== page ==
Thereafter, Regency actively participated in the litigation. During the thirty-month interval before defendants raised the arbitration provision, the collection and wrongful death actions were consolidated without objection by defendants, and the parties attended non-binding, private mediation and participated in case management conferences. The parties also filed numerous discovery and substantive motions, including defendants' motion to file a third-party complaint against Park Place, which was granted, and a motion for reconsideration of the court's subsequent dismissal of their complaint against Park Place, which was denied. They further engaged in extensive, court-monitored discovery, including taking the depositions of at least eighteen people, and subpoenaing the non-party deposition of the director of Park Place. Depositions of the parties' experts had not been held.
As a result of information obtained in discovery, on December 28, 2011, plaintiff filed a first amended complaint alleging that defendants provided false information and intentionally destroyed, concealed, or altered Prezlock's medical records to hide their negligence and disrupt the litigation. Plaintiff sought compensatory and punitive damages.
On March 14, 2012, more than three years after defendants filed the collection action and approximately thirty months after plaintiff filed the wrongful death action, defendants moved for summary judgment seeking dismissal of plaintiff's complaint with prejudice for failure to arbitrate. In support, defendants noted that discovery was scheduled to end on April 10, 2012, and that a trial date had not yet been set. Defendants maintained that they had only discovered in January 2012 that plaintiff had the authority to execute the admission agreement on behalf of Prezlock, and thus, that the arbitration provision could be invoked against him. Plaintiff opposed the motion.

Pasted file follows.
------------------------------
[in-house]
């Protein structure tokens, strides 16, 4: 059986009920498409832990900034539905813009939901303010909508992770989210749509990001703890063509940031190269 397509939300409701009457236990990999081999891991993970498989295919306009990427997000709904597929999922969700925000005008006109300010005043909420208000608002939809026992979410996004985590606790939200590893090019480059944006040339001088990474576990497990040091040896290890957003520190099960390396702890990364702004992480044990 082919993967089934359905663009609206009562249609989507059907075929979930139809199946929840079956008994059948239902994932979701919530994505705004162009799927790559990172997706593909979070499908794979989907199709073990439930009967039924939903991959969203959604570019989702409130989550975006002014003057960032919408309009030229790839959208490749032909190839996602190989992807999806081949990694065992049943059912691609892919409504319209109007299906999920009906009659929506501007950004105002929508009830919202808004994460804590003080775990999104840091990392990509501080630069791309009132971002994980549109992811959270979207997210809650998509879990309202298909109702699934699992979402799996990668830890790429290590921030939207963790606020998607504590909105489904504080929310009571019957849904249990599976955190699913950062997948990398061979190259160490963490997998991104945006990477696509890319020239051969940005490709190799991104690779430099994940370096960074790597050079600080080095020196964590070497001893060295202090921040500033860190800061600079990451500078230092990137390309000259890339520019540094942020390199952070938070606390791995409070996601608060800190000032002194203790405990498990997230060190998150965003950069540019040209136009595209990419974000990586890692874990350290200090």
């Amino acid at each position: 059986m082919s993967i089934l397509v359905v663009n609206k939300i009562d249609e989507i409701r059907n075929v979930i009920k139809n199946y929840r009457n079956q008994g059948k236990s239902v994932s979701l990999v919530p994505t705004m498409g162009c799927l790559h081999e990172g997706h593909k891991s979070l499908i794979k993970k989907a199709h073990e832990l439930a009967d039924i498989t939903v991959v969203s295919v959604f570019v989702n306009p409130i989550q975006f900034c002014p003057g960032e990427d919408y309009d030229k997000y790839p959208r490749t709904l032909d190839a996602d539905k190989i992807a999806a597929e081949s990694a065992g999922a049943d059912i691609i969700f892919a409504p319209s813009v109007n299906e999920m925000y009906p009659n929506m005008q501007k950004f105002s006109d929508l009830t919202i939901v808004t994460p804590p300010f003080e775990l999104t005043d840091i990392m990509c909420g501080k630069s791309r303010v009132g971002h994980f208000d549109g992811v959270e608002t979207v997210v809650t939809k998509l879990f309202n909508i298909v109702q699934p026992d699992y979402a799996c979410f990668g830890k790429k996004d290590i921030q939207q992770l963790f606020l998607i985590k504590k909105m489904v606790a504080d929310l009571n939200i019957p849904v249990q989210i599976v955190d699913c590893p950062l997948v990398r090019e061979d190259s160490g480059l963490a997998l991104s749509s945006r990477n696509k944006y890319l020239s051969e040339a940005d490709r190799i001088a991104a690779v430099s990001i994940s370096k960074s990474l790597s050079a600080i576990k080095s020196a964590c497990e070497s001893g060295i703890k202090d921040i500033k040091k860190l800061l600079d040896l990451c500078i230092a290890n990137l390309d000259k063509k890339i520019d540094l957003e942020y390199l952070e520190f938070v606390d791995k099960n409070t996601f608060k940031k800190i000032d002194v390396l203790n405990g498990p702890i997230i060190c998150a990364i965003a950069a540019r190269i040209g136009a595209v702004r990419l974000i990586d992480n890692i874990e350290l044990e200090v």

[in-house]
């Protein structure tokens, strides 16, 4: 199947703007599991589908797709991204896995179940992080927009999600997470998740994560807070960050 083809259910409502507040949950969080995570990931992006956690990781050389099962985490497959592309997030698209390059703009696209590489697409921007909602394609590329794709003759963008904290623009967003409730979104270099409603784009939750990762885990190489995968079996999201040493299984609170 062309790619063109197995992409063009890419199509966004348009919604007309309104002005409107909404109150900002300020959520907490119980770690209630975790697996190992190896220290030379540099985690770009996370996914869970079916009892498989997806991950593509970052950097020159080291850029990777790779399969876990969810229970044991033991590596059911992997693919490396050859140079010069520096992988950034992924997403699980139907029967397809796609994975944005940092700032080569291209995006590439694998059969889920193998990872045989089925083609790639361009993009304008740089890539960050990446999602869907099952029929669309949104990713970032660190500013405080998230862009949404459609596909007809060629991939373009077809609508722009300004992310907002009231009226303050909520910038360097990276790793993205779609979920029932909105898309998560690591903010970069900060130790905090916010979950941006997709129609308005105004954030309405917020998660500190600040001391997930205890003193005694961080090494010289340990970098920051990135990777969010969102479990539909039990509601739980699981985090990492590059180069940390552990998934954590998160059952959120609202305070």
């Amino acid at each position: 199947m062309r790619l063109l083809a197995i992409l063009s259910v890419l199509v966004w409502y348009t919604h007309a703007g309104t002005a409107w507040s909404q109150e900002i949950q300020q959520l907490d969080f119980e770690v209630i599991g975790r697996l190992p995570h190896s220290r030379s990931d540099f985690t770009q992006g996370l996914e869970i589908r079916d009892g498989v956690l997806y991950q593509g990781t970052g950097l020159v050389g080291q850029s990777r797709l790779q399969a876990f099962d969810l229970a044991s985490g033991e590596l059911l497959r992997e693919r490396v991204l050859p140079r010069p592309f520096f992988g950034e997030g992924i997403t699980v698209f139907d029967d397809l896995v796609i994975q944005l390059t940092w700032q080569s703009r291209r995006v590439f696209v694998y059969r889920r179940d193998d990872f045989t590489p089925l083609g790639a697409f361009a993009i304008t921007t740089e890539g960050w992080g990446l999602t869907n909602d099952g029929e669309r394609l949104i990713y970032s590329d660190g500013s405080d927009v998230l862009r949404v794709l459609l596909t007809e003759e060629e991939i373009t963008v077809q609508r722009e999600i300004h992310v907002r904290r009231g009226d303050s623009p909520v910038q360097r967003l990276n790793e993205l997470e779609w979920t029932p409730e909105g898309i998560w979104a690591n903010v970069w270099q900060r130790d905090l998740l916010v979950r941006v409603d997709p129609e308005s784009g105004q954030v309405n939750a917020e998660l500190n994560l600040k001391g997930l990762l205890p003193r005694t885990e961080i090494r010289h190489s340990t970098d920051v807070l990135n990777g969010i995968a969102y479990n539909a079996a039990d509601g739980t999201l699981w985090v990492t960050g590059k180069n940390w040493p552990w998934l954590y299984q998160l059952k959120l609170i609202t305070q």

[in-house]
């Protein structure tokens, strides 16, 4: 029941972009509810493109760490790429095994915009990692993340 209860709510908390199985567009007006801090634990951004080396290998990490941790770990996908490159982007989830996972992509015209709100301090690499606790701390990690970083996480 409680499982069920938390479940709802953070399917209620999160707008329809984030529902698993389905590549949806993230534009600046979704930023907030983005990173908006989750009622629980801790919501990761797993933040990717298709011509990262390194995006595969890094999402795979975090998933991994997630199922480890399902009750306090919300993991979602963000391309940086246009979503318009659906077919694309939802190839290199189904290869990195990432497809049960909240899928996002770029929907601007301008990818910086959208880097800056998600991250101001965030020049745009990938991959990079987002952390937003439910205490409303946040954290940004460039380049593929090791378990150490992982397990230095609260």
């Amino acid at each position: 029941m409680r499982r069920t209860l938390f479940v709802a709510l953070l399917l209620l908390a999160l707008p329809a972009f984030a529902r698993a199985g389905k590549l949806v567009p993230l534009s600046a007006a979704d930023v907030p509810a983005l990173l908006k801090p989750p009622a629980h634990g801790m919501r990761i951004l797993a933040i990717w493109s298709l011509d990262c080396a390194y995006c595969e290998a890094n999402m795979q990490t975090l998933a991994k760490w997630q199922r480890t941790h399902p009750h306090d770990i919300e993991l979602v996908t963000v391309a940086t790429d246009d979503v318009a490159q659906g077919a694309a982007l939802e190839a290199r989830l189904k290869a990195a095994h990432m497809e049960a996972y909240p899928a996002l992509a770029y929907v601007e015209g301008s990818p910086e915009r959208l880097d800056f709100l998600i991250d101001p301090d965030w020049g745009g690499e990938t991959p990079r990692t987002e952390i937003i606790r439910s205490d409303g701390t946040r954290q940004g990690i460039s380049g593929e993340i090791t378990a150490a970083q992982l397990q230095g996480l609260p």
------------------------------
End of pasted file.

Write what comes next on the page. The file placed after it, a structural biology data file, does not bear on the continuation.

At the conclusion of oral argument on April 27, 2012, the trial judge issued an order denying defendants' motion. The judge found defendants had waived their right to invoke the arbitration provision because: they chose not to arbitrate the collection action which set the tone that “these matters are going to be decided in Superior Court, not in arbitration”; they “actively” and “very intensely” litigated the wrongful death action over the past two-and-a-half years; and they failed to “mention” arbitration during the various “milestones” in the litigation, including the motion to amend the complaint. The judge also considered that defendants had filed the motion “late in the ․ game,” after the one-year period to request arbitration under the agreement had expired. The judge found this was “a classic waiver situation.”
In the alternative, the judge determined that, even if there was no waiver, the arbitration provision would only apply to plaintiff, individually, and not the estate. Specifically, he found that, because when Prezlock was admitted to Regency she had not been judged incompetent and no guardian had been appointed on her behalf, plaintiff did not have the authority to bind the estate to the mandatory arbitration provision.
On appeal, defendants argue that plaintiff had the authority to execute the admission agreement and to bind himself and his mother to all its provisions. According to defendants, the arbitration provision is valid and furnishes the exclusive remedy for disputes related to the agreement and the care provided by defendants. Defendants further contend that the trial judge erred in finding that they had waived their right to arbitration, especially since plaintiff had not demonstrated any prejudice by participating in the litigation.
We conduct a de novo review of a trial judge's legal determination as to whether a party waived its right to invoke an arbitration provision. Cole, supra, _ N.J. at _ (slip op. at 12). However, “the factual findings underlying the waiver determination are entitled to deference and are subject to review for clear error.” Ibid.
We begin our analysis with the well-established principle that arbitration “is a favored means of dispute resolution.” Id. at _ (slip op. at 13) (quoting Hojnowski v. Vans Skate Park, 187 N.J. 323, 342 (2006)). The New Jersey Arbitration Act, N.J.S.A. 2A:23B–1 to –32, like its federal counterpart 9 U.S.C.A. § 2 of the Federal Arbitration Act (“FAA”), provides that an arbitration agreement “is valid, enforceable, and irrevocable except upon a ground that exists at law or in equity for the revocation of a contract.” N.J.S.A. 2A:23B–6(a).